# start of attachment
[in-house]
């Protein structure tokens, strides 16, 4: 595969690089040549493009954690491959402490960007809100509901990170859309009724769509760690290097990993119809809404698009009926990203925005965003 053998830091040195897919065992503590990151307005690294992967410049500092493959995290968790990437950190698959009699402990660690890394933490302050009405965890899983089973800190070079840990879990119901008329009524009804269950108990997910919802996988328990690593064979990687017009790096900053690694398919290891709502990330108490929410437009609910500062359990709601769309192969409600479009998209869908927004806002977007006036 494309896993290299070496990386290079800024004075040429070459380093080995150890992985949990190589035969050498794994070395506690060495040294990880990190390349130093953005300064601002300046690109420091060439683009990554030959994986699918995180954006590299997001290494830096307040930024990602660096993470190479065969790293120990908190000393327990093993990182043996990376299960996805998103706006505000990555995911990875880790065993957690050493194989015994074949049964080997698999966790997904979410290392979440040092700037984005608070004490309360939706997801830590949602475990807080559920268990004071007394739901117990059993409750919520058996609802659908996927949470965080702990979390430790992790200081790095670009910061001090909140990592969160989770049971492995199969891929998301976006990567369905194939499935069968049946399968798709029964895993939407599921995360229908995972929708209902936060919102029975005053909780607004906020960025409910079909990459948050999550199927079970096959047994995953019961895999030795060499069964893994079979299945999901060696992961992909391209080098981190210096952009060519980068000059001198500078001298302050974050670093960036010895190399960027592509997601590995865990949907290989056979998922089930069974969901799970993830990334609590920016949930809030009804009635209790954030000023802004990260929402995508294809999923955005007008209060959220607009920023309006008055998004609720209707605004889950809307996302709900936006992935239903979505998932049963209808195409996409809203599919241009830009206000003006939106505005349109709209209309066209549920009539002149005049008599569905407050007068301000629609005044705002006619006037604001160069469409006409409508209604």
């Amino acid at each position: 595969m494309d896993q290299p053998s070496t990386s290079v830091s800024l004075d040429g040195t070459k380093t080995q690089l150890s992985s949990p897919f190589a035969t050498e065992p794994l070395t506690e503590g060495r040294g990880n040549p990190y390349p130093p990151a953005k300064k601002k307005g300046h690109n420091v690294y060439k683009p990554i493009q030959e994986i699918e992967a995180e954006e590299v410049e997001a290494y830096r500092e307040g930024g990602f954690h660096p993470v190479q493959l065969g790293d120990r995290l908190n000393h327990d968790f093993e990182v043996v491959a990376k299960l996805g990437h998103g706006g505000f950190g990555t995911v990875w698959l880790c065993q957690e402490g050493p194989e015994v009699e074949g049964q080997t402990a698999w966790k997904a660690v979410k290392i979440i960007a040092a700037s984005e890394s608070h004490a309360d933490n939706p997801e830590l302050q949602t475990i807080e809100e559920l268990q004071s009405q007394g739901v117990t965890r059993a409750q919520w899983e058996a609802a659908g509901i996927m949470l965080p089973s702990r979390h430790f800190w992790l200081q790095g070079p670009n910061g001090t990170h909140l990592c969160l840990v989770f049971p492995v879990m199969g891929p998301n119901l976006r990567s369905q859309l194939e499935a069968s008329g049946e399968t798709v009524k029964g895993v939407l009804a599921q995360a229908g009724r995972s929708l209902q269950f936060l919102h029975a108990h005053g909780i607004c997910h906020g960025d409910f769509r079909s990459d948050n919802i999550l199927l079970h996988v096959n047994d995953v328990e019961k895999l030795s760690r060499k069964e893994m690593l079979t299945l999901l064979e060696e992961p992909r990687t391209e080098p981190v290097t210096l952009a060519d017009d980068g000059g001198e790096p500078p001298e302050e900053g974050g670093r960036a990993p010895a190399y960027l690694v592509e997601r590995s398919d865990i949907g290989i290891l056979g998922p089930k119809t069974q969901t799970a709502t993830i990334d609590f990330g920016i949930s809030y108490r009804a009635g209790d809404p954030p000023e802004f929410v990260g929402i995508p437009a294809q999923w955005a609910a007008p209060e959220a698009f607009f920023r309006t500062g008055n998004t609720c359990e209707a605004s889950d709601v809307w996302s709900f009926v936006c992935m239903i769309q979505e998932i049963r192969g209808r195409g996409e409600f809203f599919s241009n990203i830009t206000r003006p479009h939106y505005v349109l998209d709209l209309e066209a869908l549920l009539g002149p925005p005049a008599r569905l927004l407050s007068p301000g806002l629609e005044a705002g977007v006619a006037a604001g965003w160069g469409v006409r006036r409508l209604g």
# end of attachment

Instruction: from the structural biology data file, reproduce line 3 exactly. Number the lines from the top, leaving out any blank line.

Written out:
């Amino acid at each position: 595969m494309d896993q290299p053998s070496t990386s290079v830091s800024l004075d040429g040195t070459k380093t080995q690089l150890s992985s949990p897919f190589a035969t050498e065992p794994l070395t506690e503590g060495r040294g990880n040549p990190y390349p130093p990151a953005k300064k601002k307005g300046h690109n420091v690294y060439k683009p990554i493009q030959e994986i699918e992967a995180e954006e590299v410049e997001a290494y830096r500092e307040g930024g990602f954690h660096p993470v190479q493959l065969g790293d120990r995290l908190n000393h327990d968790f093993e990182v043996v491959a990376k299960l996805g990437h998103g706006g505000f950190g990555t995911v990875w698959l880790c065993q957690e402490g050493p194989e015994v009699e074949g049964q080997t402990a698999w966790k997904a660690v979410k290392i979440i960007a040092a700037s984005e890394s608070h004490a309360d933490n939706p997801e830590l302050q949602t475990i807080e809100e559920l268990q004071s009405q007394g739901v117990t965890r059993a409750q919520w899983e058996a609802a659908g509901i996927m949470l965080p089973s702990r979390h430790f800190w992790l200081q790095g070079p670009n910061g001090t990170h909140l990592c969160l840990v989770f049971p492995v879990m199969g891929p998301n119901l976006r990567s369905q859309l194939e499935a069968s008329g049946e399968t798709v009524k029964g895993v939407l009804a599921q995360a229908g009724r995972s929708l209902q269950f936060l919102h029975a108990h005053g909780i607004c997910h906020g960025d409910f769509r079909s990459d948050n919802i999550l199927l079970h996988v096959n047994d995953v328990e019961k895999l030795s760690r060499k069964e893994m690593l079979t299945l999901l064979e060696e992961p992909r990687t391209e080098p981190v290097t210096l952009a060519d017009d980068g000059g001198e790096p500078p001298e302050e900053g974050g670093r960036a990993p010895a190399y960027l690694v592509e997601r590995s398919d865990i949907g290989i290891l056979g998922p089930k119809t069974q969901t799970a709502t993830i990334d609590f990330g920016i949930s809030y108490r009804a009635g209790d809404p954030p000023e802004f929410v990260g929402i995508p437009a294809q999923w955005a609910a007008p209060e959220a698009f607009f920023r309006t500062g008055n998004t609720c359990e209707a605004s889950d709601v809307w996302s709900f009926v936006c992935m239903i769309q979505e998932i049963r192969g209808r195409g996409e409600f809203f599919s241009n990203i830009t206000r003006p479009h939106y505005v349109l998209d709209l209309e066209a869908l549920l009539g002149p925005p005049a008599r569905l927004l407050s007068p301000g806002l629609e005044a705002g977007v006619a006037a604001g965003w160069g469409v006409r006036r409508l209604g």